If your first priority is building a solid budget, rather than just monitoring your finances, then we recommend You Need a Budget (YNAB). This software will help you “give every dollar a job,” as its slogan promises. With live tutorial courses and step-by-step guidance, YNAB teaches you successful budgeting in a way that Mint and others just can't match. It’s also really user-friendly, offering helpful customer service and down-to-earth financial guidance. This app can totally change the way you think about money. It’ll charge you $85 per year to do so, but you can test it out first with a 34-day free trial.
Maybe you’re already past Mint and YNAB’s learning curve, and looking for a more advanced money management platform. In that case, we suggest using Personal Capital. Personal Capital does a good job tracking spending and trends — though admittedly, it’s not as detail-oriented as Mint and Quicken. Where this software really stands out is its focus on investments. Personal Caiptal’s home page monitors your 401(k), IRA, and any other trading accounts linked to it. It also displays current market trends, so you always have a macro-view of what’s going on with your financial holdings.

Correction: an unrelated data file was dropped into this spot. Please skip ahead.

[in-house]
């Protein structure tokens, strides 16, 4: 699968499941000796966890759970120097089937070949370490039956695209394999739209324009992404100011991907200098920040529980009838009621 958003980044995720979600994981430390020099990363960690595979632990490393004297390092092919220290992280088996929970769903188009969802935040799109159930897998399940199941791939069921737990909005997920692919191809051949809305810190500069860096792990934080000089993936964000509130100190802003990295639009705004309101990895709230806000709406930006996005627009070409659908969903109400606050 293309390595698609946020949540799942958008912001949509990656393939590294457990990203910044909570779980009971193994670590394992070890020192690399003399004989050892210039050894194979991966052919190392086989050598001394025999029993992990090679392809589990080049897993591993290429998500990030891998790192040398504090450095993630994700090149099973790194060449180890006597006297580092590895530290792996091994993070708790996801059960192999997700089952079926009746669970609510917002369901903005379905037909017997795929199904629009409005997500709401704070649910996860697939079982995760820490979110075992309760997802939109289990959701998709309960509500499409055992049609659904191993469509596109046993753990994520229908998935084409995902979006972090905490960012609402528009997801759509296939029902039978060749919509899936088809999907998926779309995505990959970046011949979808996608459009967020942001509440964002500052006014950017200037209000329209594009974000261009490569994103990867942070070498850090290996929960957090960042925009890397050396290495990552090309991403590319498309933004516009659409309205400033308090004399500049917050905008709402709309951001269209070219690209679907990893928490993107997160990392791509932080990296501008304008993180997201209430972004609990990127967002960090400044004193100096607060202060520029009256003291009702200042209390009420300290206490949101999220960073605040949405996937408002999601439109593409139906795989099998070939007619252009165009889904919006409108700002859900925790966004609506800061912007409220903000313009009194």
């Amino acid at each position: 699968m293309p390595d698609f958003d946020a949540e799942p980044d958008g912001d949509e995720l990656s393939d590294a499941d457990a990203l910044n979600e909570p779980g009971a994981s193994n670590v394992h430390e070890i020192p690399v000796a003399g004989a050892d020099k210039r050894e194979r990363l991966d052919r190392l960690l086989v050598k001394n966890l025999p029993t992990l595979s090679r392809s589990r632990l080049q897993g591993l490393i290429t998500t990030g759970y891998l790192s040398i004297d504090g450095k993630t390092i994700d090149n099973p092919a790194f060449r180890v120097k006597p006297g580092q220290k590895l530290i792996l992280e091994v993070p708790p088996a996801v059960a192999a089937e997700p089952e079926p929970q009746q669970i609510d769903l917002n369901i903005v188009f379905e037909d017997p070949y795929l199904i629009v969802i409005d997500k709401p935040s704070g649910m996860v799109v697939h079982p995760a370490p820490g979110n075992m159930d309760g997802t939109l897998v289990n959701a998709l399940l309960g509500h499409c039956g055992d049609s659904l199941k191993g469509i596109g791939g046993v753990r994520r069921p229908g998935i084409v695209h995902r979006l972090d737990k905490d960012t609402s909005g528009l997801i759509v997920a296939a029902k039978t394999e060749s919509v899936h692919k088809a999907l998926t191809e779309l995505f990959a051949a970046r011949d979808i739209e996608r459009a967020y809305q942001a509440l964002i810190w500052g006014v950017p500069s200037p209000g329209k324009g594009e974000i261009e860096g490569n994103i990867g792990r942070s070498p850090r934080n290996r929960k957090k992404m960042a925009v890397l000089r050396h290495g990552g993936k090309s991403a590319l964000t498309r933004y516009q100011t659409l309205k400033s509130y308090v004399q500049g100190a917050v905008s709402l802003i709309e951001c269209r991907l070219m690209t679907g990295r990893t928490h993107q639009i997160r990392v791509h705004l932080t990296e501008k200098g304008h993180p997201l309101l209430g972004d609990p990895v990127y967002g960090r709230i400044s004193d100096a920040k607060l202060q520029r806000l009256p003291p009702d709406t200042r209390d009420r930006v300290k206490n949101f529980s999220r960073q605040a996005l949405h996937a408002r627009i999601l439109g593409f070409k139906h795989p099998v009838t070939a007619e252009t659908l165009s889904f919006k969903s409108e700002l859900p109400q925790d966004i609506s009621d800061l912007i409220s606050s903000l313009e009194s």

How We Found the Best Personal Finance Software
If you have trouble keeping track of your money or setting a successful budget, you’re absolutely not alone.
Over 60% of Americans get no financial advice of any kind, and of those who do, over half say that their advisor does not give them a complete picture of their situation. That’s about 80% of people who are essentially operating in the dark about the current and future state of their finances.
Personal finance software, which serves like your own (cheap or free) personal accountant, can help bolster your financial literacy. It also tracks spending and savings, and lets you set short- and long-term goals. When you’re standing in the grocery store, for example, wondering whether you can afford the fancy cheese, just check your software — it’ll tell you how much you’ve budgeted for food, how much of that budget is left, and how much extra cash you have on hand (in case you decide to splurge on that brie anyways).
But which personal finance software does it best?